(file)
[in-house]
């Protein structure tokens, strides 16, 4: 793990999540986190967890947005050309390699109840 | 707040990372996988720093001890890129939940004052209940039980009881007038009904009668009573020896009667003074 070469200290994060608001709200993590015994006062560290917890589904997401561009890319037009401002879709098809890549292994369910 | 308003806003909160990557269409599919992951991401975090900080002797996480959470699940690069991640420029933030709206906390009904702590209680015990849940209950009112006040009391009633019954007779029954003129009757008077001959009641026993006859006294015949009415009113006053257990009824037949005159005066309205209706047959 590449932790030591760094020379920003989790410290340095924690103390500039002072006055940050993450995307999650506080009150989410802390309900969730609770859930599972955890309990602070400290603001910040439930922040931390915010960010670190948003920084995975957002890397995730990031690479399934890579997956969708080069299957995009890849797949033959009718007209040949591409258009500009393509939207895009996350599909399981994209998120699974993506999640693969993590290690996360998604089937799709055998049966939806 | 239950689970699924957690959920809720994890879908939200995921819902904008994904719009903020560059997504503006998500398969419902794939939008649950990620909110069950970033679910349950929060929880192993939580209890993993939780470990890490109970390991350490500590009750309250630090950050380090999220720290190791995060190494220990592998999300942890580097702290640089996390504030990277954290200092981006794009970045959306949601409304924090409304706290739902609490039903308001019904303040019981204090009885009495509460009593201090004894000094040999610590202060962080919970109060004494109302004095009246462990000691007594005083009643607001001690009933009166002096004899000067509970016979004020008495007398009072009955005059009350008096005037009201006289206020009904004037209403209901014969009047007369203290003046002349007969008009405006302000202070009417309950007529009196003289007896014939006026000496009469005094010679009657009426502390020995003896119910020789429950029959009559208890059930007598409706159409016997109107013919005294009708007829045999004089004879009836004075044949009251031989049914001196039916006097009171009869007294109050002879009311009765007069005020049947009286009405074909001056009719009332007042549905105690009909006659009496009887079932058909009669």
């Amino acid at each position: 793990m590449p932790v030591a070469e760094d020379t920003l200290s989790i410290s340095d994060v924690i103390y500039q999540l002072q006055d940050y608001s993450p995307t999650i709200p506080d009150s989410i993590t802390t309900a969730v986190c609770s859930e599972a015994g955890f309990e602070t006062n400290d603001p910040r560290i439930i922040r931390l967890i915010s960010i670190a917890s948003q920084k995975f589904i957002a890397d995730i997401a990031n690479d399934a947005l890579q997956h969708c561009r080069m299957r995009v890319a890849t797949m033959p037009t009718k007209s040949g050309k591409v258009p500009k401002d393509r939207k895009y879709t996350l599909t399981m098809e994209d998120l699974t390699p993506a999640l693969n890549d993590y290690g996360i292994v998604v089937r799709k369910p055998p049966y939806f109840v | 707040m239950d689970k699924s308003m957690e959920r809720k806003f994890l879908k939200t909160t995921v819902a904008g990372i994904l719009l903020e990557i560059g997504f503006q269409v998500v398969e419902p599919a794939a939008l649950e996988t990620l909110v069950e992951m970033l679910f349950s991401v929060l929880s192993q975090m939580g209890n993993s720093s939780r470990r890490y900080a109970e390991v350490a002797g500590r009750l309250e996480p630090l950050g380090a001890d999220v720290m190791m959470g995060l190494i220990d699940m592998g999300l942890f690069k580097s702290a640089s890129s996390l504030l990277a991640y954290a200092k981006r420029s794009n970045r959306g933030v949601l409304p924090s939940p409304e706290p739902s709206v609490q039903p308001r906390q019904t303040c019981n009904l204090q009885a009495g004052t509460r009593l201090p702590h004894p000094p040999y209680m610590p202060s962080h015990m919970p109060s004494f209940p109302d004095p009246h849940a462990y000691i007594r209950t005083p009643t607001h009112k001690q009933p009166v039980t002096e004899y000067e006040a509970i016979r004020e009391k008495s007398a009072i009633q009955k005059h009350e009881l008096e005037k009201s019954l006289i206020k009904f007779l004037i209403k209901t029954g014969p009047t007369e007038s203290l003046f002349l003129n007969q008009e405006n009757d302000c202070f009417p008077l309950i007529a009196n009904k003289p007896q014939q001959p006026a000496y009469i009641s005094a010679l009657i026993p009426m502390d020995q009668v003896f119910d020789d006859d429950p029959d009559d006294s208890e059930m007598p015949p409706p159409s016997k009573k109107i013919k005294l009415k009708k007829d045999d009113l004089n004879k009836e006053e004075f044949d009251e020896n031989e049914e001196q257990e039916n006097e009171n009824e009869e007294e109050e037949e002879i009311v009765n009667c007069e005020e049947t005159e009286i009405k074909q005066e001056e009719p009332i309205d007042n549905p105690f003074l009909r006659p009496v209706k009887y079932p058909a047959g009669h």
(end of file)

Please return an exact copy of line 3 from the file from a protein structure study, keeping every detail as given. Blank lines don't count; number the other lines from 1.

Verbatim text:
């Amino acid at each position: 793990m590449p932790v030591a070469e760094d020379t920003l200290s989790i410290s340095d994060v924690i103390y500039q999540l002072q006055d940050y608001s993450p995307t999650i709200p506080d009150s989410i993590t802390t309900a969730v986190c609770s859930e599972a015994g955890f309990e602070t006062n400290d603001p910040r560290i439930i922040r931390l967890i915010s960010i670190a917890s948003q920084k995975f589904i957002a890397d995730i997401a990031n690479d399934a947005l890579q997956h969708c561009r080069m299957r995009v890319a890849t797949m033959p037009t009718k007209s040949g050309k591409v258009p500009k401002d393509r939207k895009y879709t996350l599909t399981m098809e994209d998120l699974t390699p993506a999640l693969n890549d993590y290690g996360i292994v998604v089937r799709k369910p055998p049966y939806f109840v | 707040m239950d689970k699924s308003m957690e959920r809720k806003f994890l879908k939200t909160t995921v819902a904008g990372i994904l719009l903020e990557i560059g997504f503006q269409v998500v398969e419902p599919a794939a939008l649950e996988t990620l909110v069950e992951m970033l679910f349950s991401v929060l929880s192993q975090m939580g209890n993993s720093s939780r470990r890490y900080a109970e390991v350490a002797g500590r009750l309250e996480p630090l950050g380090a001890d999220v720290m190791m959470g995060l190494i220990d699940m592998g999300l942890f690069k580097s702290a640089s890129s996390l504030l990277a991640y954290a200092k981006r420029s794009n970045r959306g933030v949601l409304p924090s939940p409304e706290p739902s709206v609490q039903p308001r906390q019904t303040c019981n009904l204090q009885a009495g004052t509460r009593l201090p702590h004894p000094p040999y209680m610590p202060s962080h015990m919970p109060s004494f209940p109302d004095p009246h849940a462990y000691i007594r209950t005083p009643t607001h009112k001690q009933p009166v039980t002096e004899y000067e006040a509970i016979r004020e009391k008495s007398a009072i009633q009955k005059h009350e009881l008096e005037k009201s019954l006289i206020k009904f007779l004037i209403k209901t029954g014969p009047t007369e007038s203290l003046f002349l003129n007969q008009e405006n009757d302000c202070f009417p008077l309950i007529a009196n009904k003289p007896q014939q001959p006026a000496y009469i009641s005094a010679l009657i026993p009426m502390d020995q009668v003896f119910d020789d006859d429950p029959d009559d006294s208890e059930m007598p015949p409706p159409s016997k009573k109107i013919k005294l009415k009708k007829d045999d009113l004089n004879k009836e006053e004075f044949d009251e020896n031989e049914e001196q257990e039916n006097e009171n009824e009869e007294e109050e037949e002879i009311v009765n009667c007069e005020e049947t005159e009286i009405k074909q005066e001056e009719p009332i309205d007042n549905p105690f003074l009909r006659p009496v209706k009887y079932p058909a047959g009669h």